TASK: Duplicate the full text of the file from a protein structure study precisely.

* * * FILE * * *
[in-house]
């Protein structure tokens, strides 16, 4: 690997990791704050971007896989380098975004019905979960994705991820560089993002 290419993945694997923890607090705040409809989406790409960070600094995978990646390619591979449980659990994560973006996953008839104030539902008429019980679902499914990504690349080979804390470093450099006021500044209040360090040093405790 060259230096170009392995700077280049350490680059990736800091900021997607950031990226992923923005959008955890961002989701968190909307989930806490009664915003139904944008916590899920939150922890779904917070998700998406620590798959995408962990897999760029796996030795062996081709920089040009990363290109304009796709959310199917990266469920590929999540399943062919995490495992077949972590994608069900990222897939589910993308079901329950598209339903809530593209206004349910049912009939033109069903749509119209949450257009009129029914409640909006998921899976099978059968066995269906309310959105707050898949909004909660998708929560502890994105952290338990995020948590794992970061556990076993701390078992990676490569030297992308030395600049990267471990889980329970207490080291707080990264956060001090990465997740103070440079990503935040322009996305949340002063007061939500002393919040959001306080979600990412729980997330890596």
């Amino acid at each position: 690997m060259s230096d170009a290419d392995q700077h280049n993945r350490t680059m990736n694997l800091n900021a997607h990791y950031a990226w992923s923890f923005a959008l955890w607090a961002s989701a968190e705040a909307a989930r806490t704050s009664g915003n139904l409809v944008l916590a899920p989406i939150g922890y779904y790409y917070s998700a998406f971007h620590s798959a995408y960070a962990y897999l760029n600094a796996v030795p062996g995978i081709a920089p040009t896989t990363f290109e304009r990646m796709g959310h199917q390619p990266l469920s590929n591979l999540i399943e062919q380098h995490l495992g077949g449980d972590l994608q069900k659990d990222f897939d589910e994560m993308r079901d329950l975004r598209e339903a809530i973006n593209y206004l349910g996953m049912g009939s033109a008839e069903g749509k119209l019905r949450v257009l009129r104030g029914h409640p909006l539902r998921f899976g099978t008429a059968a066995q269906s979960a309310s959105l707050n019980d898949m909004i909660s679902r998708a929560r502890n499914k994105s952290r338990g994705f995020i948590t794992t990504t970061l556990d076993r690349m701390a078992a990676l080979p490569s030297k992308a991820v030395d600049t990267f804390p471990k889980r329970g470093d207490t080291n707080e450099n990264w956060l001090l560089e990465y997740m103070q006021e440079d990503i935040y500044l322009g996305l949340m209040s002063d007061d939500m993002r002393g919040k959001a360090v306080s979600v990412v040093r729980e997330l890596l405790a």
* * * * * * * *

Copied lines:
[in-house]
């Protein structure tokens, strides 16, 4: 690997990791704050971007896989380098975004019905979960994705991820560089993002 290419993945694997923890607090705040409809989406790409960070600094995978990646390619591979449980659990994560973006996953008839104030539902008429019980679902499914990504690349080979804390470093450099006021500044209040360090040093405790 060259230096170009392995700077280049350490680059990736800091900021997607950031990226992923923005959008955890961002989701968190909307989930806490009664915003139904944008916590899920939150922890779904917070998700998406620590798959995408962990897999760029796996030795062996081709920089040009990363290109304009796709959310199917990266469920590929999540399943062919995490495992077949972590994608069900990222897939589910993308079901329950598209339903809530593209206004349910049912009939033109069903749509119209949450257009009129029914409640909006998921899976099978059968066995269906309310959105707050898949909004909660998708929560502890994105952290338990995020948590794992970061556990076993701390078992990676490569030297992308030395600049990267471990889980329970207490080291707080990264956060001090990465997740103070440079990503935040322009996305949340002063007061939500002393919040959001306080979600990412729980997330890596």
């Amino acid at each position: 690997m060259s230096d170009a290419d392995q700077h280049n993945r350490t680059m990736n694997l800091n900021a997607h990791y950031a990226w992923s923890f923005a959008l955890w607090a961002s989701a968190e705040a909307a989930r806490t704050s009664g915003n139904l409809v944008l916590a899920p989406i939150g922890y779904y790409y917070s998700a998406f971007h620590s798959a995408y960070a962990y897999l760029n600094a796996v030795p062996g995978i081709a920089p040009t896989t990363f290109e304009r990646m796709g959310h199917q390619p990266l469920s590929n591979l999540i399943e062919q380098h995490l495992g077949g449980d972590l994608q069900k659990d990222f897939d589910e994560m993308r079901d329950l975004r598209e339903a809530i973006n593209y206004l349910g996953m049912g009939s033109a008839e069903g749509k119209l019905r949450v257009l009129r104030g029914h409640p909006l539902r998921f899976g099978t008429a059968a066995q269906s979960a309310s959105l707050n019980d898949m909004i909660s679902r998708a929560r502890n499914k994105s952290r338990g994705f995020i948590t794992t990504t970061l556990d076993r690349m701390a078992a990676l080979p490569s030297k992308a991820v030395d600049t990267f804390p471990k889980r329970g470093d207490t080291n707080e450099n990264w956060l001090l560089e990465y997740m103070q006021e440079d990503i935040y500044l322009g996305l949340m209040s002063d007061d939500m993002r002393g919040k959001a360090v306080s979600v990412v040093r729980e997330l890596l405790a």